FredT From United Kingdom, joined Feb 2002, 2185 posts, RR: 26 Reply 10, posted (4 years 11 months 4 days 17 hours ago) and read 5399 times:
Quoting 113312 (Reply 9): Some runways are located near ravines, sand dunes, or other uneven features and the radio altimeter will cause the talking GPWS to call it out just as it is.
And yet other aircraft will (or at least would) change parameters in the A/P approach glide path tracking loop with decreasing RA returns, in order to account for the increased sensitivity of the GP... which for airports with non-flat terrain under the approach could give interesting results.
I thought I was doing good trying to avoid those airport hotels... and look at me now.
Woodreau From United States of America, joined Sep 2001, 935 posts, RR: 7 Reply 11, posted (4 years 11 months 4 days 13 hours ago) and read 5341 times:
The altitude callout is part of the GPWS/EGPWS system, what altitudes it calls out depends on the airline operator
If you taxi over snow/ice covered ramps and taxiways sometimes the radar altimeter gets confused and you'll get "minimums, 10, 30, 10, 50, don't sink, 20, 100, 10" call outs during taxi - it's quite annoying sometimes.
Good judgement comes from experience. Experience comes from surviving bad judgement.
BuckFifty From Canada, joined Oct 2001, 1314 posts, RR: 20 Reply 12, posted (4 years 11 months 4 days 10 hours ago) and read 5278 times:
With navigation so accurate these days, quite often the radalt will be active when another aircraft pass 1000' below us. For the uninitiated, it will seem a bit disconcerting when the final items/checklist pop up on the ECAM display, as it does so automatically when the radalt measures the height below 2000'.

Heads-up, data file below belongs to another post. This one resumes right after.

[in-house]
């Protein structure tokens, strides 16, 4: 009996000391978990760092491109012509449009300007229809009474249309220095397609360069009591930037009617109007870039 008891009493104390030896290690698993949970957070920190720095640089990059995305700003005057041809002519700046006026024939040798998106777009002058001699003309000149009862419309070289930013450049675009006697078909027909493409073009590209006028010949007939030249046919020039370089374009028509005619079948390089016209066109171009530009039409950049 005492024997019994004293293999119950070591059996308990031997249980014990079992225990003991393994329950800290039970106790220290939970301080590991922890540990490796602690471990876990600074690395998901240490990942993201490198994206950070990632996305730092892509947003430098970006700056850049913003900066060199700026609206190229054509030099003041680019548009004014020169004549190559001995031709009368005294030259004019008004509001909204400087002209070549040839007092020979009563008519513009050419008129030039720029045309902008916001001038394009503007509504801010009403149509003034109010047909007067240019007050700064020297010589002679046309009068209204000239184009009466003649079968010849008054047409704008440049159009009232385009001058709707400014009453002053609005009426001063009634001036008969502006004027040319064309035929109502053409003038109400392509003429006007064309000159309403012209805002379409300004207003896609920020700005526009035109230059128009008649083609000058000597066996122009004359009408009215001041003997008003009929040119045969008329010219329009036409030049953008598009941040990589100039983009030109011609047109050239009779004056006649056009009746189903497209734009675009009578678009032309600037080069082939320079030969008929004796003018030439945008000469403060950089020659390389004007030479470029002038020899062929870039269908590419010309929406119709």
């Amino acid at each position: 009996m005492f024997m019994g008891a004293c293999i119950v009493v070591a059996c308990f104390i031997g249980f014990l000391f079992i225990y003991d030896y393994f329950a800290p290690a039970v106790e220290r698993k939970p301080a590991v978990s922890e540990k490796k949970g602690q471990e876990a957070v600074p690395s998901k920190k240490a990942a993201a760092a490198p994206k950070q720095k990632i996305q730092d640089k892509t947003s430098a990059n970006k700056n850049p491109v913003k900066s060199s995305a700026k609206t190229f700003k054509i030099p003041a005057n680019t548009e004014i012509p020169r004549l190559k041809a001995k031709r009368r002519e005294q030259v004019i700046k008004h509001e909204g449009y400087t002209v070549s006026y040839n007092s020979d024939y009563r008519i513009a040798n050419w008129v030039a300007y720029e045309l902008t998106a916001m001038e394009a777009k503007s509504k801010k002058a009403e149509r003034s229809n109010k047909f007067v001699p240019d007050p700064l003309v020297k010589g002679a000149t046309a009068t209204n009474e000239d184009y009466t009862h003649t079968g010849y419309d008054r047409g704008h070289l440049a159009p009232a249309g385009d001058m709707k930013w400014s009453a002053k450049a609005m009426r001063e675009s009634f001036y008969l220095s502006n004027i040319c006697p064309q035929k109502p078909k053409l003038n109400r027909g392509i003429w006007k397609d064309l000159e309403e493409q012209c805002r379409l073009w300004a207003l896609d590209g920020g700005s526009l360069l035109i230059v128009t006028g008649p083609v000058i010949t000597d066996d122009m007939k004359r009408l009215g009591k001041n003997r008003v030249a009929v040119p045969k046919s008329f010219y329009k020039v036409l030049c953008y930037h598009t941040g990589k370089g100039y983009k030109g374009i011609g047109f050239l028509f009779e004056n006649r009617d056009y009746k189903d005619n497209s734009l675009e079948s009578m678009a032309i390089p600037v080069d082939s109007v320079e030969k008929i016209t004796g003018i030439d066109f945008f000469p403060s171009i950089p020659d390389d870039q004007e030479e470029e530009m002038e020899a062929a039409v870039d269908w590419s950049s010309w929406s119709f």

HAWK21M From India, joined Jan 2001, 31457 posts, RR: 57 Reply 13, posted (4 years 11 months 3 days 19 hours ago) and read 5121 times:
The RA jump is quite significant on table top runways like Mangalore.Where on approach the RA suddenly drops from 900 to approx 300 ft during landing.
On an anolog gage thats quite interesting to view.
Talking about RA system....The B757s have three Transmit & three recieve antennas located side by side under the aircraft forward fuselage.due to the surface mounting,the side antennas have supports to keep then flat & parallell.
Will try to post a pic.
TimT From United States of America, joined Jun 2001, 168 posts, RR: 0 Reply 14, posted (4 years 11 months 3 days 12 hours ago) and read 5013 times:
The Radio Altimeter is active below 2500'. The callouts are selected by the operator. EGPWS systems have other inputs from landing gear position, flap position and others that will enable/disable some of the callouts.
Heinzmahrer From Switzerland, joined Feb 2008, 6 posts, RR: 0 Reply 16, posted (4 years 11 months 1 day 16 hours ago) and read 4668 times:
Yes, the altitude call-outs (100, 50, 30, 20, 10, 5) come from the radar altimeter but primarely the radar altitude is displayed on the instruments. The call-outs are there so that in the landing flare the pilot can look outside and still get the hight above the surface.
But the radar altimeter has other functions:
a) ILS localizer gain programming (adjusting the sensitivity of the localizer at radalts below 1000ft)
b) it provides vital information to the EGPWS (Ground Proximity Warning)
c) it provides vital information to the TCAS (Traffic Collision and Avoidance System: you don't want a collision avoidance command to descend if you are already at 1000ft or below!)
d) it provides information to the Auto-Throttle System (Idle Command in Auto-Land Mode, minimum engage height)
e) it provides information to the HGS (Head-up Guidance System: Flare Command, Approach Warnings)